Water: Cost

Authored by: Atif Kubursi , Matthew Agarwala

Managing Water Resources and Hydrological Systems

Print publication date:  July  2020
Online publication date:  July  2020

Print ISBN: 9781138342668
eBook ISBN: 9781003045045
Adobe ISBN:

10.1201/9781003045045-29

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Abstract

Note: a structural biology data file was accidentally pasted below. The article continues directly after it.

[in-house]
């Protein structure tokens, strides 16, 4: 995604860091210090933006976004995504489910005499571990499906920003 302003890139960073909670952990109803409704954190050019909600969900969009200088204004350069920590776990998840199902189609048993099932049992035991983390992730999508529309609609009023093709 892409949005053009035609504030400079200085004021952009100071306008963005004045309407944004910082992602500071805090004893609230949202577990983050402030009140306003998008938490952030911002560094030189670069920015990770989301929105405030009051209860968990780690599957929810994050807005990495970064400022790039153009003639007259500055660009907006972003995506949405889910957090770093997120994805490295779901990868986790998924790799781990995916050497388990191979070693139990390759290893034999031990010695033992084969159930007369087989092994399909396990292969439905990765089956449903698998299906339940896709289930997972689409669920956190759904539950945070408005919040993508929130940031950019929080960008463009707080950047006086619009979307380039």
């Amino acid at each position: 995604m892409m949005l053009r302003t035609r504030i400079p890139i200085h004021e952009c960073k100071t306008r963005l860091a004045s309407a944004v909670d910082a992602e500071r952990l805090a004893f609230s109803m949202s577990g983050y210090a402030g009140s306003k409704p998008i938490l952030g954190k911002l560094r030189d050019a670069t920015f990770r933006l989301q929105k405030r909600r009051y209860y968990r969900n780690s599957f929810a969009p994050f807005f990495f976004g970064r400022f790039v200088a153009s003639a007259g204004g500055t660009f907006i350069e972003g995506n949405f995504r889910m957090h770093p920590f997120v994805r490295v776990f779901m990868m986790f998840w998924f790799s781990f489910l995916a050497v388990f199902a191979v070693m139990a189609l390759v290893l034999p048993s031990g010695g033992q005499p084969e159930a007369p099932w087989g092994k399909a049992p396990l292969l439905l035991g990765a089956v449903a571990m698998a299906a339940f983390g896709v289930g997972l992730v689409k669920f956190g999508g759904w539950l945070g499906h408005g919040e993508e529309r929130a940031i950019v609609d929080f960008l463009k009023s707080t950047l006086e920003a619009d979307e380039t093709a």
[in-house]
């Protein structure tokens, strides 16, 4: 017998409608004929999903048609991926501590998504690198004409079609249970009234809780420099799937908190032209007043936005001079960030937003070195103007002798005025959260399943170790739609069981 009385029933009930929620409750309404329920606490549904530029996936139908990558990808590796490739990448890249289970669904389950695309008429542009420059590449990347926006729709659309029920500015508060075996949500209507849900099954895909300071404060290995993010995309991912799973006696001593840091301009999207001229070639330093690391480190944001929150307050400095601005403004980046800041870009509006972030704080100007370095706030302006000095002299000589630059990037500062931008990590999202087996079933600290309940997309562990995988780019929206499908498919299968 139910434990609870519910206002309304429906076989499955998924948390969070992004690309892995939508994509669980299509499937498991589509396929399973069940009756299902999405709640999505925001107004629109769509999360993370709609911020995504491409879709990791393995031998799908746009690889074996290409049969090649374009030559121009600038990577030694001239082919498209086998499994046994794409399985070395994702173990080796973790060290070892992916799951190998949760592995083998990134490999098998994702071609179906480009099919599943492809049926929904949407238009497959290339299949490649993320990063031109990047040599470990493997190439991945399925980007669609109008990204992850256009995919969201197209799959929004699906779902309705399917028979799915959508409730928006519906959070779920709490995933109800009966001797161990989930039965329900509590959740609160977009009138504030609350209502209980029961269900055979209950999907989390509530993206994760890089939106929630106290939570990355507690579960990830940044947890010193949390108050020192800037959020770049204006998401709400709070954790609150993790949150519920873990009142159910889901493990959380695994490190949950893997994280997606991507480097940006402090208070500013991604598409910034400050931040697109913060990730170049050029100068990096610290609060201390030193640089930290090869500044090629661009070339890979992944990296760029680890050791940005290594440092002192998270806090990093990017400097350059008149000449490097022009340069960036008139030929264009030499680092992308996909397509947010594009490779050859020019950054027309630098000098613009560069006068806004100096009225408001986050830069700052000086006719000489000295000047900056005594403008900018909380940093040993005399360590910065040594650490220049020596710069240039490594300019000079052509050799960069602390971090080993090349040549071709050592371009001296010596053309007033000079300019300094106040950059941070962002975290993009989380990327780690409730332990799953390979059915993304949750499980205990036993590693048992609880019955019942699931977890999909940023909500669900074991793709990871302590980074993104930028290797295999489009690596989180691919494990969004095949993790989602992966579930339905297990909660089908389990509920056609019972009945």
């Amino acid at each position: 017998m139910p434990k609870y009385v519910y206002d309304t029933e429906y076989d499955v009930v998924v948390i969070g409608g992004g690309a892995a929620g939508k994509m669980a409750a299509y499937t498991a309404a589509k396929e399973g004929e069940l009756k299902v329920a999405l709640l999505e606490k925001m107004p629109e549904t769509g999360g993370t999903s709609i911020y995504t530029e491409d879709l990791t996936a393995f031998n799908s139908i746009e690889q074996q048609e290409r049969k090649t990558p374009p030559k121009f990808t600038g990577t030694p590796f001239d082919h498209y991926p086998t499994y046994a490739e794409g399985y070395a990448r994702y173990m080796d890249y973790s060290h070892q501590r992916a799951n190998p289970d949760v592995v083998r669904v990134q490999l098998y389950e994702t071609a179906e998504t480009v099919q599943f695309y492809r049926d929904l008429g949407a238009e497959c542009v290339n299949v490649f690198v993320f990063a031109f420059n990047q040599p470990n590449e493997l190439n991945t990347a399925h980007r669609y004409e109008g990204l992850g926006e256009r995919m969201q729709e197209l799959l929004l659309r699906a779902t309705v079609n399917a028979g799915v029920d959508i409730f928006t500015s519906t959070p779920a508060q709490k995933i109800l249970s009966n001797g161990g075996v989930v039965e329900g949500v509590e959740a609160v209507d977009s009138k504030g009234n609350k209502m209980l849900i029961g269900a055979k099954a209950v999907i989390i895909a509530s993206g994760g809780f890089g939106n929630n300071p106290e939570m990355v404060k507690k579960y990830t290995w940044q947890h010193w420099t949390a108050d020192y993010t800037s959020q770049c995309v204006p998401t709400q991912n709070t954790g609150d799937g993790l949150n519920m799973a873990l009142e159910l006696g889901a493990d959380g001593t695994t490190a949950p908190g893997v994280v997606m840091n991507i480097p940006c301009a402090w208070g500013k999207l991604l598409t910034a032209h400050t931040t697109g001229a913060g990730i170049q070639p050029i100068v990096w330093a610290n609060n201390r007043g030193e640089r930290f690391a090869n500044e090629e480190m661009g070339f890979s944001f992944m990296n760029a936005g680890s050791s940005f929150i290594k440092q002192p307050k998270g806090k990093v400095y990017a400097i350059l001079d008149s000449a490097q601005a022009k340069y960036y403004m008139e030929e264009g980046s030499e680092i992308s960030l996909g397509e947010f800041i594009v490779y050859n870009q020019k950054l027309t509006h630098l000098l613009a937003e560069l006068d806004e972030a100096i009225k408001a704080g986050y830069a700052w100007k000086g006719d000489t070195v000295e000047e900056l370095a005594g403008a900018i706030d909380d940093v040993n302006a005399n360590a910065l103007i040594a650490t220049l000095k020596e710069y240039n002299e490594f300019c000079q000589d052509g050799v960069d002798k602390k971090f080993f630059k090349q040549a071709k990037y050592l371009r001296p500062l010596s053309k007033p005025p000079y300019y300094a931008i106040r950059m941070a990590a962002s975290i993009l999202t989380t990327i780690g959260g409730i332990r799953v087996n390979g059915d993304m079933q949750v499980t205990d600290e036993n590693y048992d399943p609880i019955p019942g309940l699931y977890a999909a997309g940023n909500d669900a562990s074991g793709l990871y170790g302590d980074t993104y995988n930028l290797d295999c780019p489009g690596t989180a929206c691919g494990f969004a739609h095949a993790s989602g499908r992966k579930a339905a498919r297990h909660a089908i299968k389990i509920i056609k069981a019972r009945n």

Water is a relatively scarce resource (asset), an increasingly scarce commodity and an input in relatively limited supply. Water is also the “universal solvent”; it performs many ecosystem services including the absorption, transportation, and dilution of pollutants. Water is also indispensable to the environment’s pollution abatement capacity. Economic is, however, particularly suited for dealing with it as economics is the study of how scarce resources are or should be allocated to various uses and users. Water has a value, as does any scarce resource, input or asset. This value does not emerge from competitive markets, but it can be constructed to have many of the characteristics that are associated with competitive prices. Water utilities routinely design water tariffs and prices. Their choice of the price is motivated by different considerations than pure economics. They simply choose the price at a level that would help cover their operating costs plus a capital charge in addition to several other objectives. As such, these constructed prices rarely reflect the full value of water. The generation of revenue is rarely the only purpose of a tariff, nor is it the sole consideration. Water tariffs are increasingly used as powerful management tools to balance multiple objectives including revenue sufficiency, environmental sustainability, economic efficiency, and equity.

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